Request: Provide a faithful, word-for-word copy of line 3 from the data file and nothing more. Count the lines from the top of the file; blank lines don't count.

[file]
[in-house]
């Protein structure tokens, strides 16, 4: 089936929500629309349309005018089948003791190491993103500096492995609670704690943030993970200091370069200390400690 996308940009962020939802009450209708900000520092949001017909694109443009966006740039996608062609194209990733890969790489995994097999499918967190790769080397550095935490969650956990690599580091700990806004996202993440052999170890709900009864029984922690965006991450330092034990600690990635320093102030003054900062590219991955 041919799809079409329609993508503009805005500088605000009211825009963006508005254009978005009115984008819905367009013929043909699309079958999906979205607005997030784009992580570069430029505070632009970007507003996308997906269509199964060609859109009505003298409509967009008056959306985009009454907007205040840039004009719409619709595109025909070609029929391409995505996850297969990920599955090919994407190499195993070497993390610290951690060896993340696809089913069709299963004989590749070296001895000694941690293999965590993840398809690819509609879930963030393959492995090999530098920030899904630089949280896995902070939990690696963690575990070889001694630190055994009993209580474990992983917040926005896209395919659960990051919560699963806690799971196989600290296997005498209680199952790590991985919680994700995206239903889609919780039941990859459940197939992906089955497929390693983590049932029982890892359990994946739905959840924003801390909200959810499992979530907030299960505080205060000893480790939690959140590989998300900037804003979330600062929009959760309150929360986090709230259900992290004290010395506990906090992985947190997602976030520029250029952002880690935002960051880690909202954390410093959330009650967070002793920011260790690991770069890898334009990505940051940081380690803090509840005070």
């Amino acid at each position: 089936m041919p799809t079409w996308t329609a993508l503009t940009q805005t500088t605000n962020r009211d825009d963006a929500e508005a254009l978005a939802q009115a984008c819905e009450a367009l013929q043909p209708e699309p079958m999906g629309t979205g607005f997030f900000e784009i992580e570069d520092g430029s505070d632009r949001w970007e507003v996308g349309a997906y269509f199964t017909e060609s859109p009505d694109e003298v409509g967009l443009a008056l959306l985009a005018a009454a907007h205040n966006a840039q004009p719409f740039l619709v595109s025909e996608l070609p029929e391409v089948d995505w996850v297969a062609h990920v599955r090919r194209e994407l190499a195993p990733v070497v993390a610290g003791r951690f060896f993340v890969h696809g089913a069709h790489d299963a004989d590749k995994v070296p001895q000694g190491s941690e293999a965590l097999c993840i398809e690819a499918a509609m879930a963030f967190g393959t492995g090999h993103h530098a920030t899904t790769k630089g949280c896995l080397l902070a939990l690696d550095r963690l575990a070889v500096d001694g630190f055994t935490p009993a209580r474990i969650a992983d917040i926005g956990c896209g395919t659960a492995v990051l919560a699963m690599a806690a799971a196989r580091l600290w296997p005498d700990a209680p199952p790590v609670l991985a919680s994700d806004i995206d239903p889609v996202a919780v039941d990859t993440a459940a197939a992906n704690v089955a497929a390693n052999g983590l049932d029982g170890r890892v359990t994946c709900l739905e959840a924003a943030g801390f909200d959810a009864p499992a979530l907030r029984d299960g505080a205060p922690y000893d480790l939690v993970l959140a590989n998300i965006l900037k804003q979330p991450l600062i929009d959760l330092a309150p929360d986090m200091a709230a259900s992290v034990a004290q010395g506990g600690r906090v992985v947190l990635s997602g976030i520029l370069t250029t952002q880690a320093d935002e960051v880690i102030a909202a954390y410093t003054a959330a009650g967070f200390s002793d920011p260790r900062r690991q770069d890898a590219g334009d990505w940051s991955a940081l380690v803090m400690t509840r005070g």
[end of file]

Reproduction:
């Amino acid at each position: 089936m041919p799809t079409w996308t329609a993508l503009t940009q805005t500088t605000n962020r009211d825009d963006a929500e508005a254009l978005a939802q009115a984008c819905e009450a367009l013929q043909p209708e699309p079958m999906g629309t979205g607005f997030f900000e784009i992580e570069d520092g430029s505070d632009r949001w970007e507003v996308g349309a997906y269509f199964t017909e060609s859109p009505d694109e003298v409509g967009l443009a008056l959306l985009a005018a009454a907007h205040n966006a840039q004009p719409f740039l619709v595109s025909e996608l070609p029929e391409v089948d995505w996850v297969a062609h990920v599955r090919r194209e994407l190499a195993p990733v070497v993390a610290g003791r951690f060896f993340v890969h696809g089913a069709h790489d299963a004989d590749k995994v070296p001895q000694g190491s941690e293999a965590l097999c993840i398809e690819a499918a509609m879930a963030f967190g393959t492995g090999h993103h530098a920030t899904t790769k630089g949280c896995l080397l902070a939990l690696d550095r963690l575990a070889v500096d001694g630190f055994t935490p009993a209580r474990i969650a992983d917040i926005g956990c896209g395919t659960a492995v990051l919560a699963m690599a806690a799971a196989r580091l600290w296997p005498d700990a209680p199952p790590v609670l991985a919680s994700d806004i995206d239903p889609v996202a919780v039941d990859t993440a459940a197939a992906n704690v089955a497929a390693n052999g983590l049932d029982g170890r890892v359990t994946c709900l739905e959840a924003a943030g801390f909200d959810a009864p499992a979530l907030r029984d299960g505080a205060p922690y000893d480790l939690v993970l959140a590989n998300i965006l900037k804003q979330p991450l600062i929009d959760l330092a309150p929360d986090m200091a709230a259900s992290v034990a004290q010395g506990g600690r906090v992985v947190l990635s997602g976030i520029l370069t250029t952002q880690a320093d935002e960051v880690i102030a909202a954390y410093t003054a959330a009650g967070f200390s002793d920011p260790r900062r690991q770069d890898a590219g334009d990505w940051s991955a940081l380690v803090m400690t509840r005070g």